Blackford Drain is the main vehicle entrance to the southern Coorong. Long Beach (south) (148E) begins at the drain and is a 15 km long section of relatively straight, low flat beach, extending north to The Granites. Wave average 0.5 m at the Drain and are 1 m high by the northern end... Read more
Blackford Drain is the main vehicle entrance to the southern Coorong. Long Beach (south) (148E) begins at the drain and is a 15 km long section of relatively straight, low flat beach, extending north to The Granites. Wave average 0.5 m at the Drain and are 1 m high by the northern end of this section. Because of the firm beach sand 2WD and as well as 4WD often use this beach. The beach is low and wide, particularly at low tide and fronted by a shallow surf zone which gradually widens to the north. As it does so a second bar forms off the beach, while rip currents and channels begin to cut the inner bar.
Swimming conditions range from relatively safe along the Lacapede Bay beaches, to moderately safe up to The Granites, and then increasingly hazardous as the higher energy beaches north of The Granites are encountered. The biggest problems are large scale rips in the inner surf zone spaced approximately every 500 m, strong set-up and set-down which produced strong seaward flowing currents, and the big surf. Always be very careful if entering the surf anywhere north of Blackford Drain.
There is 160 km of beach breaks along The Coorong, it’s just a matter of driving along until you see a break that suits you. The better waves break on the outer bar which can mean a 400 to 500 m paddle. So its best to be fit and surf with friends.
The Coorong is a very popular beach for fishing, with the majority of the 4WD vehicles belonging to fishers. During summer and weekends they set up many camps along the beach.
Australia’s longest beach, which grades from no waves to one of the world’s highest energy beaches. It is a spectacular beach backed by extensive dune north of The Granites, very accessible by 4WD, and with many kilometres of beach camping. However outside of Kings Camp and Kingston SE there are no facilities, apart from the camp sites.Read less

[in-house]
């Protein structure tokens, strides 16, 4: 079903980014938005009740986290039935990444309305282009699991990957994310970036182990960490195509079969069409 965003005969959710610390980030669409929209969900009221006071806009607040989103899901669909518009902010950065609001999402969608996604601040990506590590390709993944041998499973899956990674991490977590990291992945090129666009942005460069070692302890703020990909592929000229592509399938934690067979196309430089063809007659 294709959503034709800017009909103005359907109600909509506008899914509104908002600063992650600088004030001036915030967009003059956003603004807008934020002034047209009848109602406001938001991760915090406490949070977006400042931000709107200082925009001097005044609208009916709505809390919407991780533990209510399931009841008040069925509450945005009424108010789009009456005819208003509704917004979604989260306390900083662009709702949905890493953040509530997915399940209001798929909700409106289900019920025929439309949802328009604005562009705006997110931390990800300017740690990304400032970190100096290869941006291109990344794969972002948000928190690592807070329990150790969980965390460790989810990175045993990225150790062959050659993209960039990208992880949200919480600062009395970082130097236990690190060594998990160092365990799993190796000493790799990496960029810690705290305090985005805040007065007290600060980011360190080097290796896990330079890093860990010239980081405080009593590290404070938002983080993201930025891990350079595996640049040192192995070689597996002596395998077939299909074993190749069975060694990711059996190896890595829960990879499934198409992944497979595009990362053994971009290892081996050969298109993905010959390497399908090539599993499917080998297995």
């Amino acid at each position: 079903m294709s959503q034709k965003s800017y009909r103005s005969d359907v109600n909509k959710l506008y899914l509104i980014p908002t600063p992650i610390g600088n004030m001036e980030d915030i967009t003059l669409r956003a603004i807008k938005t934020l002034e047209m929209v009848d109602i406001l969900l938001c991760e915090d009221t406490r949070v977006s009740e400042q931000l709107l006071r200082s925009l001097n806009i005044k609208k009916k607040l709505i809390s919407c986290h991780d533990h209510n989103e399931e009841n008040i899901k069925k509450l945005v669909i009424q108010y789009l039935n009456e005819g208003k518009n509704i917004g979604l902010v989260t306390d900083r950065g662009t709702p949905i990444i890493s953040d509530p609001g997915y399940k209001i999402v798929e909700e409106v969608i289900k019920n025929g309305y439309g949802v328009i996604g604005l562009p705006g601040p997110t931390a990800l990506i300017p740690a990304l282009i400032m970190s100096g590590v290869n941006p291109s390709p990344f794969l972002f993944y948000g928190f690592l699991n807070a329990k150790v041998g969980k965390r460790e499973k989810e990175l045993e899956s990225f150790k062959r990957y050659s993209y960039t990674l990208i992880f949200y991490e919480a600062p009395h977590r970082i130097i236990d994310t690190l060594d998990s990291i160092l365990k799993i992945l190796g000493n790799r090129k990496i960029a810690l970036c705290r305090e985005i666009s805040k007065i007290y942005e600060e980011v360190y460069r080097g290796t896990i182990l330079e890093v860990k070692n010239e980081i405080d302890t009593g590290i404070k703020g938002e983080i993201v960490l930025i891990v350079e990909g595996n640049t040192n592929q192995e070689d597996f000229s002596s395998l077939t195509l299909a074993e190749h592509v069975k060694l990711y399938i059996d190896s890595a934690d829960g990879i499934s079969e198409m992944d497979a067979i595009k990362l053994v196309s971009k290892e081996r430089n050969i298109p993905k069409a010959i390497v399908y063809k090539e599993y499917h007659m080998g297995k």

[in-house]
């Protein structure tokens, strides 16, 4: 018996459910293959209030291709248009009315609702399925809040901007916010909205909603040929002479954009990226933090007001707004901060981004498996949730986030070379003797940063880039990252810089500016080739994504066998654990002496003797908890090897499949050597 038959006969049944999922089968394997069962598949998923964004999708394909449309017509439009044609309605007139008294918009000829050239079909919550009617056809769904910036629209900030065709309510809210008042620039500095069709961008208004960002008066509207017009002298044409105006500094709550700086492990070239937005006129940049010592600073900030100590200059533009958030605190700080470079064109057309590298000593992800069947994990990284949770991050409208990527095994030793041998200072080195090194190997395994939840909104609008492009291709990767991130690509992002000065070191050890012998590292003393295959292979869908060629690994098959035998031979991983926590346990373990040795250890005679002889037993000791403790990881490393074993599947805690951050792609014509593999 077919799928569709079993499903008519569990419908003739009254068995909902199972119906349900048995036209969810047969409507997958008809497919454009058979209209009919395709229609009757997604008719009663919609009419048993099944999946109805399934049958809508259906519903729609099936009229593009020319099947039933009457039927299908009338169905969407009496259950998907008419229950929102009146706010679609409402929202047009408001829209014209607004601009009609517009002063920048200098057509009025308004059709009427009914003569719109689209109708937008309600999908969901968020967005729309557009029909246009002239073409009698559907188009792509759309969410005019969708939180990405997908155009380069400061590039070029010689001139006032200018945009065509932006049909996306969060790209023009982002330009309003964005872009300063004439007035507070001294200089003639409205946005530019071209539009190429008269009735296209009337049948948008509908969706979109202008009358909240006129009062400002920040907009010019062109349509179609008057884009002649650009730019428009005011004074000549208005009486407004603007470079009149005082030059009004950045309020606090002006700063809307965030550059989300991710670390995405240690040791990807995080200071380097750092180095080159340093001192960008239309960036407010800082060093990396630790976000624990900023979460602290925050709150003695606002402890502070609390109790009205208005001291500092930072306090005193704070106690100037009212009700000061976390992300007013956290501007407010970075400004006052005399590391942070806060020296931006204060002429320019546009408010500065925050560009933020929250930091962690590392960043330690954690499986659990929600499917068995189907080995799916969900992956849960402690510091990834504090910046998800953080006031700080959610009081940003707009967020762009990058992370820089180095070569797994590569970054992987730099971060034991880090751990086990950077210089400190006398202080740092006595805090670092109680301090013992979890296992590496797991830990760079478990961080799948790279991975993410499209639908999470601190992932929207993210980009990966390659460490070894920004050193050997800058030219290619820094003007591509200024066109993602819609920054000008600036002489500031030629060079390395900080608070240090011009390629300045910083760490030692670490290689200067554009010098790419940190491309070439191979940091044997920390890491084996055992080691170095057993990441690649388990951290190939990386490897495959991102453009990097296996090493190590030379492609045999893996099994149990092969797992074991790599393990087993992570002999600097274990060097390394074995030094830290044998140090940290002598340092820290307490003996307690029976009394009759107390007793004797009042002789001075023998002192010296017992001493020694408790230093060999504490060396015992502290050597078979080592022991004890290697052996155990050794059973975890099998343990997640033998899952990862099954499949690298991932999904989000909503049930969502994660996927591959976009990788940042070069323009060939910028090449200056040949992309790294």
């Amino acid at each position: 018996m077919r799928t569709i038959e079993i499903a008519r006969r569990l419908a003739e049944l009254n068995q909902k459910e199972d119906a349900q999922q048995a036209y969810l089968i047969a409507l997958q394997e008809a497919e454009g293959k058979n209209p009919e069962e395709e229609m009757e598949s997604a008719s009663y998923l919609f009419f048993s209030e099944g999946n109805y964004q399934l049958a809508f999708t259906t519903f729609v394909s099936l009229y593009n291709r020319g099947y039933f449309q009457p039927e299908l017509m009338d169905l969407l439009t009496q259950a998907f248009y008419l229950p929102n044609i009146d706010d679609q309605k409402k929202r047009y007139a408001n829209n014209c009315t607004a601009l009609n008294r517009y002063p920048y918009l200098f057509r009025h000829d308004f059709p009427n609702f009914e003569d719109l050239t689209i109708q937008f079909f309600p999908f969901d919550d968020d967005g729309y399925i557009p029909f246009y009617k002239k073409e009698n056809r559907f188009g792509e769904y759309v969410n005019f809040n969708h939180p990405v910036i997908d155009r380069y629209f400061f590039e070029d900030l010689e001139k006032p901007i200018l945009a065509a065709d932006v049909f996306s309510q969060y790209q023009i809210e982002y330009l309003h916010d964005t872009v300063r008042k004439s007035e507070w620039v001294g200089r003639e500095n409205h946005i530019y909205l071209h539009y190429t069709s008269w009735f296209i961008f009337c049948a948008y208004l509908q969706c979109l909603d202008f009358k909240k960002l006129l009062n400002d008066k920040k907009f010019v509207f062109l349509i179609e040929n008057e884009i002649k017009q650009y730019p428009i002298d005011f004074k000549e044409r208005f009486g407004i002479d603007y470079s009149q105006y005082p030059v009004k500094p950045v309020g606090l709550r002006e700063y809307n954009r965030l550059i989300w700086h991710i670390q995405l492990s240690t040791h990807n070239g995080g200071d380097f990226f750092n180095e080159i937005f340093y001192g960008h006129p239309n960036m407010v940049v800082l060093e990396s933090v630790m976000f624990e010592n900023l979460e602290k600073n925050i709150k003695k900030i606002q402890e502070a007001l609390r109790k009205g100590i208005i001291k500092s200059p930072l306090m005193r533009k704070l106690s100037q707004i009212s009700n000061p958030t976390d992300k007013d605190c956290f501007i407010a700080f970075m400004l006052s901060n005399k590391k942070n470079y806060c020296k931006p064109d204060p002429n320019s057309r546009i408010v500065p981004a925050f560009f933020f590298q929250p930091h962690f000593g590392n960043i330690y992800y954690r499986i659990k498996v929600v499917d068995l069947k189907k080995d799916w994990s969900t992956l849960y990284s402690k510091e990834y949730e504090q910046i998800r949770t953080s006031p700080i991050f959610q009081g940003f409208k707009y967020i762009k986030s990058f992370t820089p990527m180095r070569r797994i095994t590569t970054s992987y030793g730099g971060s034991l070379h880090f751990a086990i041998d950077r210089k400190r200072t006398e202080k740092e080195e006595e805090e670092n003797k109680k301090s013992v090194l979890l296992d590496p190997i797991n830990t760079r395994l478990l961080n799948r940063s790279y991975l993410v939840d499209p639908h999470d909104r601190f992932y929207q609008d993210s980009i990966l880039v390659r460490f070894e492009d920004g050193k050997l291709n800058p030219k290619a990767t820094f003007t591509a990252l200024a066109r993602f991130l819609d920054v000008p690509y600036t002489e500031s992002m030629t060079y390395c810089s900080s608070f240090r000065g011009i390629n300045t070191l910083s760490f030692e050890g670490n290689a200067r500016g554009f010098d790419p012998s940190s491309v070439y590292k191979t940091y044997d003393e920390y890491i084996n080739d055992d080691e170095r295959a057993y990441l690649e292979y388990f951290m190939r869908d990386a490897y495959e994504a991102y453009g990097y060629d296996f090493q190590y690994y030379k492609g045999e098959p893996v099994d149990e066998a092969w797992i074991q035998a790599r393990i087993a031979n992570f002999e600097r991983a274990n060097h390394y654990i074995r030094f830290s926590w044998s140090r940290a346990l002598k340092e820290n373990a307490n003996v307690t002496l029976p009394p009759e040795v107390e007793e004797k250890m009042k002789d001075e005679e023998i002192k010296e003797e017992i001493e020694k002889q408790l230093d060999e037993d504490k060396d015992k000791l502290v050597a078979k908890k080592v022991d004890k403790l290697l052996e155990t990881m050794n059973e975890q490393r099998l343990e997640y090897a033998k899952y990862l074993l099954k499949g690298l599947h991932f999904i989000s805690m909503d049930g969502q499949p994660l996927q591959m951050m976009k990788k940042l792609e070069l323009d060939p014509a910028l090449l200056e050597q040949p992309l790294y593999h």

Wind: East to northeasterly 10 to 15 knots, increasing to 15 to 20 knots offshore during the evening.
Swell: Southwesterly 1 to 1.5 metres, increasing to 1.5 to 2 metres later in the evening. 2nd
Seas: Below 1 metre, increasing to 1 to 1.5 metres offshore in the evening. 1st
Weather: Partly cloudy. The chance of a thunderstorm, with possible squalls around 40 knots.
Sun protection recommended from 10:20 am to 1:50 pm
Wind: Northwest to northeasterly 10 to 15 knots tending south to southwesterly in the morning then turning southeasterly in the late afternoon.
Swell: Southwesterly 1.5 to 2 metres.
Seas: 1 to 1.5 metres, decreasing below 1 metre during the afternoon.
Weather: The chance of a thunderstorm in the early morning. Sunny afternoon.
Sun protection recommended from 10:10 am to 2:00 pm
Wind: East to northeasterly about 10 knots.
Swell: Southwesterly 1.5 to 2 metres.
Seas: Below 1 metre.
Weather: Partly cloudy.
|Fri 20th||4 (Moderate) Sun protection recommended from 10:00 am to 2:00 pm|
|Sat 21st||4 (Moderate) Sun protection recommended from 10:10 am to 2:00 pm|
|Sun 22nd||4 (Moderate) Sun protection recommended from 10:10 am to 2:00 pm|
|Mon 23rd||4 (Moderate) Sun protection recommended from 10:20 am to 1:50 pm|
SLSA provides this information as a guide only. Surf conditions are variable and therefore this information should not be relied upon as a substitute for observation of local conditions and an understanding of your abilities in the surf. SLSA reminds you to always swim between the red and yellow flags and never swim at unpatrolled beaches. SLSA takes all care and responsibility for any translation but it cannot guarantee that all translations will be accurate.